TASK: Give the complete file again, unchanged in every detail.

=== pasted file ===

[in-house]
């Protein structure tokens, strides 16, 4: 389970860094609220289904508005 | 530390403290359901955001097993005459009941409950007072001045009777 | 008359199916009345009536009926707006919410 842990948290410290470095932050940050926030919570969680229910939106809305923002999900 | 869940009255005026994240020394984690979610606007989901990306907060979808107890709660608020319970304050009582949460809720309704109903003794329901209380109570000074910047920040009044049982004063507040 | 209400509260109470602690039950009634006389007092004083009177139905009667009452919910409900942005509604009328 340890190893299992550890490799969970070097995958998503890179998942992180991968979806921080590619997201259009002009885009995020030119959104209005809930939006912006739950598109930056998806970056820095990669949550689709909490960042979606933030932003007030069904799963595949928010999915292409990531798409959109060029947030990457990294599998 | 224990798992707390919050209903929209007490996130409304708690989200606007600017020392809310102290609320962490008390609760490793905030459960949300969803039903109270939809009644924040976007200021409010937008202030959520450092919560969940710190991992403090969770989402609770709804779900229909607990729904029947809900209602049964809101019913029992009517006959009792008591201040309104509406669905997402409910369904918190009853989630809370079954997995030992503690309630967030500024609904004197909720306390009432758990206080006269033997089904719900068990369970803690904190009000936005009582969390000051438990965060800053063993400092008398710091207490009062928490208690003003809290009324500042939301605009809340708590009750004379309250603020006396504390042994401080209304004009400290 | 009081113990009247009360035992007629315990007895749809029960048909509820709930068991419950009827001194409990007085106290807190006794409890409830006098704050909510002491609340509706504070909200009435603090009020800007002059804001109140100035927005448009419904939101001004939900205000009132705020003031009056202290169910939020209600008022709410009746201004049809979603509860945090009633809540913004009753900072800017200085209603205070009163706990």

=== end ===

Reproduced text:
[in-house]
């Protein structure tokens, strides 16, 4: 389970860094609220289904508005 | 530390403290359901955001097993005459009941409950007072001045009777 | 008359199916009345009536009926707006919410 842990948290410290470095932050940050926030919570969680229910939106809305923002999900 | 869940009255005026994240020394984690979610606007989901990306907060979808107890709660608020319970304050009582949460809720309704109903003794329901209380109570000074910047920040009044049982004063507040 | 209400509260109470602690039950009634006389007092004083009177139905009667009452919910409900942005509604009328 340890190893299992550890490799969970070097995958998503890179998942992180991968979806921080590619997201259009002009885009995020030119959104209005809930939006912006739950598109930056998806970056820095990669949550689709909490960042979606933030932003007030069904799963595949928010999915292409990531798409959109060029947030990457990294599998 | 224990798992707390919050209903929209007490996130409304708690989200606007600017020392809310102290609320962490008390609760490793905030459960949300969803039903109270939809009644924040976007200021409010937008202030959520450092919560969940710190991992403090969770989402609770709804779900229909607990729904029947809900209602049964809101019913029992009517006959009792008591201040309104509406669905997402409910369904918190009853989630809370079954997995030992503690309630967030500024609904004197909720306390009432758990206080006269033997089904719900068990369970803690904190009000936005009582969390000051438990965060800053063993400092008398710091207490009062928490208690003003809290009324500042939301605009809340708590009750004379309250603020006396504390042994401080209304004009400290 | 009081113990009247009360035992007629315990007895749809029960048909509820709930068991419950009827001194409990007085106290807190006794409890409830006098704050909510002491609340509706504070909200009435603090009020800007002059804001109140100035927005448009419904939101001004939900205000009132705020003031009056202290169910939020209600008022709410009746201004049809979603509860945090009633809540913004009753900072800017200085209603205070009163706990």